"I remember when I told people that I was going to quit my path of trying to be a Shakespeare scholar in order to become a playwright, people reacted as if I were a veterinarian and wanted to be a dog. It was just crazy!" she said laughing.
Little did Lee and those folks know that after years of writing and rewriting, she'd accomplish something that's never been done before.
On Monday, Lee became the first Asian-American female playwright to have a show on Broadway. Her provocative comedy "Straight White Men" is playing at the Helen Hayes Theater.
Lee told ABC News that she felt a bit of pressure surrounding that historic title.
"I want this show to do well, not just for my sake but also, you know, given that that's the case," she said. "I worry a little bit about what if this show doesn't do well and what that means for the door opening for others."
Lee said she started writing the play in 2013. She said she'd started to notice that straight, white men were starting to get labeled.
"For many years, they just got to be the default human and nobody was putting the label on them," she said. "And, suddenly, straight white men were getting slapped with a label that comes with stereotypes. ... I wanted to explore that."
"Straight White Men" focuses on a father named Ed and his three sons and centers around those conversations and confrontations that families often have over the holidays. The set -- complete with board games, family photos and bins of Christmas decorations -- is based on her parents' basement, she said.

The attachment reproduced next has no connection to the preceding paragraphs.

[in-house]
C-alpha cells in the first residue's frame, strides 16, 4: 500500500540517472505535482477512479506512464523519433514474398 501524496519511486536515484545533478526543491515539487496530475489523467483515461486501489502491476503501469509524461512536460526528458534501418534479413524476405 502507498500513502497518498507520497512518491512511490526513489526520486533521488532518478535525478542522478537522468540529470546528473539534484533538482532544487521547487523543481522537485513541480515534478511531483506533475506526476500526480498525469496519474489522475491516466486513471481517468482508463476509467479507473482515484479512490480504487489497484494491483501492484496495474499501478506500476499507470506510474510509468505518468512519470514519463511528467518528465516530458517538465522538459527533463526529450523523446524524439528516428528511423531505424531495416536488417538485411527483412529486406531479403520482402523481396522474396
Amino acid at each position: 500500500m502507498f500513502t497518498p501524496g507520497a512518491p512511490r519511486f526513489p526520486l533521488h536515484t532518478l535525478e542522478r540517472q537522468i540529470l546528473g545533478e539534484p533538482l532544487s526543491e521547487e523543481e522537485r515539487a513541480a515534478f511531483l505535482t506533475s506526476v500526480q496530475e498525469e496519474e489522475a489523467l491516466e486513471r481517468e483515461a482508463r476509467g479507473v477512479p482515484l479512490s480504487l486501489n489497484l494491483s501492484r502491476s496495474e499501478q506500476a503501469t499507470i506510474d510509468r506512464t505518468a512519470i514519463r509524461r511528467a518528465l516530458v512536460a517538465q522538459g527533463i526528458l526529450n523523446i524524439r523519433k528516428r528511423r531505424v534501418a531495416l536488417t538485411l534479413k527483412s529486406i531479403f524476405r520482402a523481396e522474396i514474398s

"The most exciting part for me has been how relatively young and diverse the audiences have been for Broadway," Lee said. "During the initial previews, I'd just be in tears every time another person of color, young person, group of women, would come in. ... That part has been really thrilling already."
The Helen Hayes Theater, which just completed a multimillion-dollar renovation, is led by Carole Rothman, also the co-founder of Second Stage Theater, which produces shows exclusively by living American playwrights.
"I think they [U.S. playwrights] have a lot to say and I'm interested in the conversation that goes on around the country, particularly about what it means to be an American," Rothman said. "We really want to do plays that provoke conversation."
Armie Hammer, who took a break from Hollywood to star in the play and make his Broadway debut, said the comedy was "packed so tight" with different ideas and social commentaries.
"After getting sort of, getting into it, and all that I thought, 'You know, this is exactly what I feel like I need to do,'" said Hammer, who appeared in the 2017 movie "Call Me by Your Name."
Lee shared what she hoped audiences got from "Straight White Men."
"My dream is for audiences to just sort of go on this ride and then end up with all these sort of questions and ideas that they talk about with their friends afterward over dinner," she said. "That's sort of my favorite thing to hear is people just saying, 'I need to go talk about this for a while.'"